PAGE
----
As our norms and routines significantly change towards a “new normal”, that is yet to be defined, many questions and concerns have arisen for the individual, both professionally and socially. With the social and sectorial restriction in place in the UAE, companies, and businesses have had to act quickly to ensure the health and safety of their staff, while implementing new operational strategies and approaches to allow business continuation. Inevitably these changes have had a material impact on cash flows, with liquidity pressures rapidly increasing. These challenges have created uncertainty within the real estate sector, although there are still deals coming to fruition, many acquisitions, disposals, and developments are now on hold. Sales volumes, as a result, have significantly slowed with forecasts predicting the may drop to the levels of the 2008 market. In the malls’ segment, groups such as Al Futtaim are putting in place a range of initiatives, including rent holidays and rent relief funds to help their tenants. However, with no clear indication from the government around when policies will be relaxed and the UAE economy re-opened, many businesses may require further support in order to weather this unprecedented storm.

It is still unclear if there has been any significant change in property prices as transactional data and price discovery within the first quarter is still limited. If we look east to markets that are further along the curve of this pandemic, markets in Asia are beginning to lift restrictions. These markets have sustained a significant slow-down in market growth, they have also had to withstand second waves of viral outbreaks, Hong Kong and Singapore being the prime examples. However, as they look to re-start their real estate markets it is imperative that the UAE learns from the best-practices they establish and the mistakes they make over the coming weeks and months. The real estate market presents many challenges to restart safely; strong reliance on close contact between customers and professionals create challenges for remote-work and make the sector difficult to safeguard. The sector also relies on consumer confidence which as previous market shocks have demonstrated is difficult to overcome quickly. The UAE will learn from the protocols put in place in Asian markets as well as globally, where leading economies are creating “back-to-work” frameworks and protocols that are sector-specific. Looking forward, it is challenging to predict when regional and global markets will return to pre-virus levels, however, comparing to historic viruses such as SARS, we saw a “V” shaped recovery, with temporary and short-term impact. COVID 19 has had a much wider global impact, for example Asian markets rely heavily on buyers from the west, this global connectedness is likely to make the impact of this shock more sustained, so a “U” shaped recovery is more realistic, with some lasting economic effects.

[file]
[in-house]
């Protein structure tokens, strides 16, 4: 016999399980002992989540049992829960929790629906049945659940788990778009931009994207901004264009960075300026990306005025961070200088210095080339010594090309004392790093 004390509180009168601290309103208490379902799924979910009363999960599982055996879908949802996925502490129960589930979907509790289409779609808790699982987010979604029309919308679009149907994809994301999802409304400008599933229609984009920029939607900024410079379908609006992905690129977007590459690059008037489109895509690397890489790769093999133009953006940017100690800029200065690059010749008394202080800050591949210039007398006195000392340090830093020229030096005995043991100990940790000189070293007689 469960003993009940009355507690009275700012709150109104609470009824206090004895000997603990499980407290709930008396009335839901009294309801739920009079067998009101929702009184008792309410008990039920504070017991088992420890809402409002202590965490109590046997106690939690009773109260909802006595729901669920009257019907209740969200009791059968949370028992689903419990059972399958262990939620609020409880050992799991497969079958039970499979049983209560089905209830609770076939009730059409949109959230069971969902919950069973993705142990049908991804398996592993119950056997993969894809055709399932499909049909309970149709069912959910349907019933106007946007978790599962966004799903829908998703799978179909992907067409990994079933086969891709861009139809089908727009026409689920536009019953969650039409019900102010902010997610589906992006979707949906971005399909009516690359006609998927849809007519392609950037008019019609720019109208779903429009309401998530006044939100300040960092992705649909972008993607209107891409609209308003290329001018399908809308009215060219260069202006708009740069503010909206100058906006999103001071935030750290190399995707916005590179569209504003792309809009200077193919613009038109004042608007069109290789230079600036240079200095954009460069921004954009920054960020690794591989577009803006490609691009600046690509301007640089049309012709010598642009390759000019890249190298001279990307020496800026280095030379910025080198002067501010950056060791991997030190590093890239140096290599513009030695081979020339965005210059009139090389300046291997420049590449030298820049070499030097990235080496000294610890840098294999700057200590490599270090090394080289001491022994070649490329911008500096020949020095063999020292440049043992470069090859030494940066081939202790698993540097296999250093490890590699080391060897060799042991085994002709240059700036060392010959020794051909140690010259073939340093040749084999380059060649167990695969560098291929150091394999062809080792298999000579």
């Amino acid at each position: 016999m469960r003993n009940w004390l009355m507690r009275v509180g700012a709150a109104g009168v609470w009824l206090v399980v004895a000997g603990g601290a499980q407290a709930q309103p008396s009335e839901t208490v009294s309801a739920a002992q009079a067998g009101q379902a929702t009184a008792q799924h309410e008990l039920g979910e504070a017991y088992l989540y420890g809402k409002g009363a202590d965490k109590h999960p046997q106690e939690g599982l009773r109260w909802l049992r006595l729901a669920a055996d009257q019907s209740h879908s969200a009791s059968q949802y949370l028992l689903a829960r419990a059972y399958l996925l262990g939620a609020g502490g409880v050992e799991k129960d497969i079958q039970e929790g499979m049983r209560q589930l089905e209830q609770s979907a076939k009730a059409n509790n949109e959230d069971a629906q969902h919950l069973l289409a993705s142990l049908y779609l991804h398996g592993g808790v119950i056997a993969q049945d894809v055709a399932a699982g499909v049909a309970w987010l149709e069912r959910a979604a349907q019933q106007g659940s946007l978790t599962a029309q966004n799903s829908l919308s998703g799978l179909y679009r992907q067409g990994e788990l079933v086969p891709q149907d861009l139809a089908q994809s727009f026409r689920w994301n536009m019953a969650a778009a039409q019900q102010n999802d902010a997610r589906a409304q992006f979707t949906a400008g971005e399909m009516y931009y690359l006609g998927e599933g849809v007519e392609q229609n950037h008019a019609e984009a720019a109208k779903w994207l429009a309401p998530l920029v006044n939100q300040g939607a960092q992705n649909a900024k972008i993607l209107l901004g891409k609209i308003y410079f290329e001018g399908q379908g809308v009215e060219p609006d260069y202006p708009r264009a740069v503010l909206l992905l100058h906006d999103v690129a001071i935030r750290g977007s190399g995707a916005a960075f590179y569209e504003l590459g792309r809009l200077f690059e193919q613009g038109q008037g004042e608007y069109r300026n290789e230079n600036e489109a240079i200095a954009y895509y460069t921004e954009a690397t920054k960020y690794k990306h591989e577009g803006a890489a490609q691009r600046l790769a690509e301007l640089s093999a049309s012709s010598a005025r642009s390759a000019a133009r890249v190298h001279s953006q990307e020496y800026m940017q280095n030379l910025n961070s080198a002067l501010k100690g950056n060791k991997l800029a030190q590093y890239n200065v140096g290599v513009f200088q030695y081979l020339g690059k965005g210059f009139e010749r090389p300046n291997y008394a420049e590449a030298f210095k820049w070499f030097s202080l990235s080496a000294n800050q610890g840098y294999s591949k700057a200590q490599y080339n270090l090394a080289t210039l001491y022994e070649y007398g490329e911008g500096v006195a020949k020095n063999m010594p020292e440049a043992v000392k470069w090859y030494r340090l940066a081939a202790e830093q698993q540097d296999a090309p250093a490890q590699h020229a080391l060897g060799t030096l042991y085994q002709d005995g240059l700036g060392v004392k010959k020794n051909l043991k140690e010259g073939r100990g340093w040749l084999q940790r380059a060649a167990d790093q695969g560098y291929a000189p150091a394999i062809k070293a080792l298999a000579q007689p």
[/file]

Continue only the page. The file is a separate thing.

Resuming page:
CRC has seen asset classes with high levels of social interaction hit the hardest, such as malls, retailers, restaurants and hotels. In contrast to this, sectors such as industrial and logistics facilities have been more resilient, where many consumers have continued to move to online shopping with the UAE government classifying many supply chains under these classes as “essential” to serve the public. We have also seen different approaches from investors within the market, many are looking to mitigate and consolidate risks in their existing portfolios, while those with cash available are seeking to capitalize on the drop in prices and making discounted investments. The majority of investors will look to survive the next 3 months and wait for real data to emerge on the true extent of the damage to the market, prior to making any acquisitions or disposals. It is also likely that landlords will see amendments to future lease terms, to cater for potential similar global shocks including future pandemics, with tenants becoming more savvy and negotiating for more lenient break clauses.       

Once all restrictions on movement and work are lifted it is unlikely we will go back to the “old normal”, rather a “new normal” will define how we assess and occupy real estate. For example, many office occupiers previously opted for open plan environments and may now shift to contained areas, to separate staff. The UAE Government could review laws that outline the number of staff per sq.ft, the required distancing between desk space and air conditioning/airflow requirements, to name a few examples.  During this crisis, many businesses have also migrated to remote working and increasingly deployed technological solutions to empower their staff to work from home. These new approaches may better suit company operations and staff in many sectors, and in turn, this may lead companies to down-size, right-size or in some cases move to a fully remote model, this “physical” office may increasingly become part of the “old normal”. In the longer-term, co-working and flexible-working spaces could become more prevalent, albeit with new government policies place.

For manufacturing and logistics, businesses disruptions to supply chains and businesses with reliance on international imports have seen inventory levels drop which has led to local sourcing. These newly built relationships may indicate potential deglobalisation of supply chains to mitigate risk and improve corporate responsibility in relation to sustainability. Robotics and automation may become more established, with more reliance upon e-commerce and reducing human interaction. This drive could result in larger e-commerce players to invest in upgrading and develop their existing facilities. 

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Our Valuation department is still fully operational, offering valuations on a desktop basis subject to deferred inspections.     

Joe Titchner MRICS

Head of Valuations